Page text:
The Hickoids' new album of cover songs is a mangy new chapter in the Texas group's pantheon, replete with roiling rockers from the sweltering 1960s and 1970s in tow.
While AC/DC's still-standing refusal to make its music available on iTunes is rooted in the widely-held view of the album as a complete work, it’s important to acknowledge that LPs really aren’t the immutable documents we tend to think of them as.
“Howlin’ for My Baby” is the most joyful number on Rocking Chair: Its exuberance and humor are irresistible.
In this edition of Counterbalance, Mendelsohn and Klinger play the tape machine, make the toast and tea, and enjoy a spirited debate about the Who’s 1971 tour de force. They’re all wasted!
Princeton’s Rotwang is back, following his full-length debut Awful with an only-ten-minutes-shorter EP called Crisis. It stays the course of its predecessor’s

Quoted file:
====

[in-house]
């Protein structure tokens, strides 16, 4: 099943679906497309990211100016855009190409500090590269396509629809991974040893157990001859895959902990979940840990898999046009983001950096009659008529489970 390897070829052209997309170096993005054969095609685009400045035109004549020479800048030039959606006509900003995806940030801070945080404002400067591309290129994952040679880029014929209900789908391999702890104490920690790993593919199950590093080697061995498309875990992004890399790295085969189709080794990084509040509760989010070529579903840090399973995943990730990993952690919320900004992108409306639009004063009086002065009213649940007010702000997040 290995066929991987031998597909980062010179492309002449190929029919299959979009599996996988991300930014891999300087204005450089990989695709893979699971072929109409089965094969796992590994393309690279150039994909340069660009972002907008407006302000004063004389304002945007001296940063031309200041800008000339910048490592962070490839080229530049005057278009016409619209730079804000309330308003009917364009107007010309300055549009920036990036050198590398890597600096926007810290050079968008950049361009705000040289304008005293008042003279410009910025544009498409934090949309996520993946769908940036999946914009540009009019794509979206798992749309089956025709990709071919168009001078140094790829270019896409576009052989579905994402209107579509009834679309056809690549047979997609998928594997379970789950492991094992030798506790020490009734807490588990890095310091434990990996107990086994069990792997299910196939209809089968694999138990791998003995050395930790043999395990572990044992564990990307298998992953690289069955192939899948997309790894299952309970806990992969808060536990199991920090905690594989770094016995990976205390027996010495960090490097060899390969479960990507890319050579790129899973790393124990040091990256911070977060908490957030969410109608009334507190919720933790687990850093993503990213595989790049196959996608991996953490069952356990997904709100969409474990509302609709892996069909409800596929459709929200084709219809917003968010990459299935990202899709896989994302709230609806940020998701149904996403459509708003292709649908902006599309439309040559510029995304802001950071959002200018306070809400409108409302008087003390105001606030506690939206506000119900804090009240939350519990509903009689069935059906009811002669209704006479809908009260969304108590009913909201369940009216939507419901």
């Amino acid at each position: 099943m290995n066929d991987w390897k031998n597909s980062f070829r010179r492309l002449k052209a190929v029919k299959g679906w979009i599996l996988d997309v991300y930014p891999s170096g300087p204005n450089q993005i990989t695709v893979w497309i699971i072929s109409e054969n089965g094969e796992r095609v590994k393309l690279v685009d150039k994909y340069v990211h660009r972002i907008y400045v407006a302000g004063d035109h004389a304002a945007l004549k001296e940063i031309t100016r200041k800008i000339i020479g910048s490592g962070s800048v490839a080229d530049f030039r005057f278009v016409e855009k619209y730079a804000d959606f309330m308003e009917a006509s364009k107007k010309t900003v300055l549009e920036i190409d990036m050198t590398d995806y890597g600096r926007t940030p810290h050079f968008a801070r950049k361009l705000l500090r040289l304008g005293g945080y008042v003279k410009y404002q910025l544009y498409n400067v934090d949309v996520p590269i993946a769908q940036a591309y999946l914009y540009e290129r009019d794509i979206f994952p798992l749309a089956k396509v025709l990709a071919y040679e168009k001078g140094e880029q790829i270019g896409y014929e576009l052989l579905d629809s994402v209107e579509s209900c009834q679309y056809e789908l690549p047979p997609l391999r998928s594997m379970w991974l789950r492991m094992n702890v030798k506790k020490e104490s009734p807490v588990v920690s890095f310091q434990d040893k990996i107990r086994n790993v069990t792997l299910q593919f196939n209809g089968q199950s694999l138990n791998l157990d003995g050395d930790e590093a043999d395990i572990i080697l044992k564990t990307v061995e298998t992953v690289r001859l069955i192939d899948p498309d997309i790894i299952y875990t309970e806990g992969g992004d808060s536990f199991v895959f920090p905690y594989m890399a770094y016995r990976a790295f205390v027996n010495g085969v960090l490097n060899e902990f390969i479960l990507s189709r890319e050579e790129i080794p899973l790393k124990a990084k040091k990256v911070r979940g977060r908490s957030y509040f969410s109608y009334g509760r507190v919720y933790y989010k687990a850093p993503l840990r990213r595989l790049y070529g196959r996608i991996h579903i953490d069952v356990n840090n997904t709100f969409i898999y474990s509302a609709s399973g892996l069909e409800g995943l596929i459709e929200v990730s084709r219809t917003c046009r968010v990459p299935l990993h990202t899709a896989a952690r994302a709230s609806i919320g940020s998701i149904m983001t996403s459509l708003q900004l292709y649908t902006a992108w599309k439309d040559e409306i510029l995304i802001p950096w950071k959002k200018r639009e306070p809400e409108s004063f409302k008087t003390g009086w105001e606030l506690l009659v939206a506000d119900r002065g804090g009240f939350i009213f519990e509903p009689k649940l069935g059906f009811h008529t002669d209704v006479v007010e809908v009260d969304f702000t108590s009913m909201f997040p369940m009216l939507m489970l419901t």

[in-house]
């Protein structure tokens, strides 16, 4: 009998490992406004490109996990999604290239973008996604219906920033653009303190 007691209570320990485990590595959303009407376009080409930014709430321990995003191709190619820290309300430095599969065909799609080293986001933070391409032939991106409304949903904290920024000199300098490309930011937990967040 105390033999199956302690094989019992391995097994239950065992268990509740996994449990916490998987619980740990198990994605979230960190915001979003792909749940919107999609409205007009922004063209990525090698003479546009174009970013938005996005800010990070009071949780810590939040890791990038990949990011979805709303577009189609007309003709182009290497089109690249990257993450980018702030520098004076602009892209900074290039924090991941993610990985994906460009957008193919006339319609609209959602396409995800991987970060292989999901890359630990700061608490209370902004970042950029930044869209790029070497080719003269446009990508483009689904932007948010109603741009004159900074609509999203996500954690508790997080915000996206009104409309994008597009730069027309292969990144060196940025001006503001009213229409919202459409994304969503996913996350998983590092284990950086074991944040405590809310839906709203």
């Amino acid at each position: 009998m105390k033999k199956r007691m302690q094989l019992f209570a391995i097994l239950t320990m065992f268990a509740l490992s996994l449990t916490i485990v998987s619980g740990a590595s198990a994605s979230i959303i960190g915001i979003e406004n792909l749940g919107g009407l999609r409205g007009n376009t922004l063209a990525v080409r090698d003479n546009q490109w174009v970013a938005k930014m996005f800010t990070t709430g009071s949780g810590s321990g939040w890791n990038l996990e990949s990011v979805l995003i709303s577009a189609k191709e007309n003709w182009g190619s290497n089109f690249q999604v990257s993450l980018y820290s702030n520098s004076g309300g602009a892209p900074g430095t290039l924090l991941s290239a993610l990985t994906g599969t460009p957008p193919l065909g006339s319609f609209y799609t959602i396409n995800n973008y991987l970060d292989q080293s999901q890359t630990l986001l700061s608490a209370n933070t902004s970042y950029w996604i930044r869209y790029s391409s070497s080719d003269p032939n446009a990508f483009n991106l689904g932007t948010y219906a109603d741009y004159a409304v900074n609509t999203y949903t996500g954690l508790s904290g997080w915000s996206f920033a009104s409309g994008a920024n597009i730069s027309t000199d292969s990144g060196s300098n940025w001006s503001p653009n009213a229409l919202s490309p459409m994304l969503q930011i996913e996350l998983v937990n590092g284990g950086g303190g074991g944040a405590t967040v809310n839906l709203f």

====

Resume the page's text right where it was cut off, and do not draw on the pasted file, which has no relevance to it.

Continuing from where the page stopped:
McCoy Tyner epitomizes the restless spirit and inspiration that characterizes all of our great artists. He was already a master by the mid-’60s; his work with John Coltrane could be studied and analyzed the way entire catalogs of music get dissected by critics. He was neither sated nor satisfied though, so he kept pushing and his work became increasingly ambitious, wide in scope and rewarding
When all the elements on Ride's first album are at play in perfect alignment, Nowhere becomes a magical record, one that you can see deserving of its reputation as one of the best the shoegaze genre has to offer
On "Back Door Man", Howlin' Wolf offers the alluring promise of illicit midnight pleasure.
For the 32nd edition of Counterbalance, Mendelsohn and Klinger sang about the sun and danced among the trees. As a result they very nearly missed their deadline. Nevertheless, their take on Massive Attack's 1991 trip-hop masterpiece is next.
The force behind one of 2011's most enthralling releases, Femi Kuti ruminates on music, politics, and his children's happiness.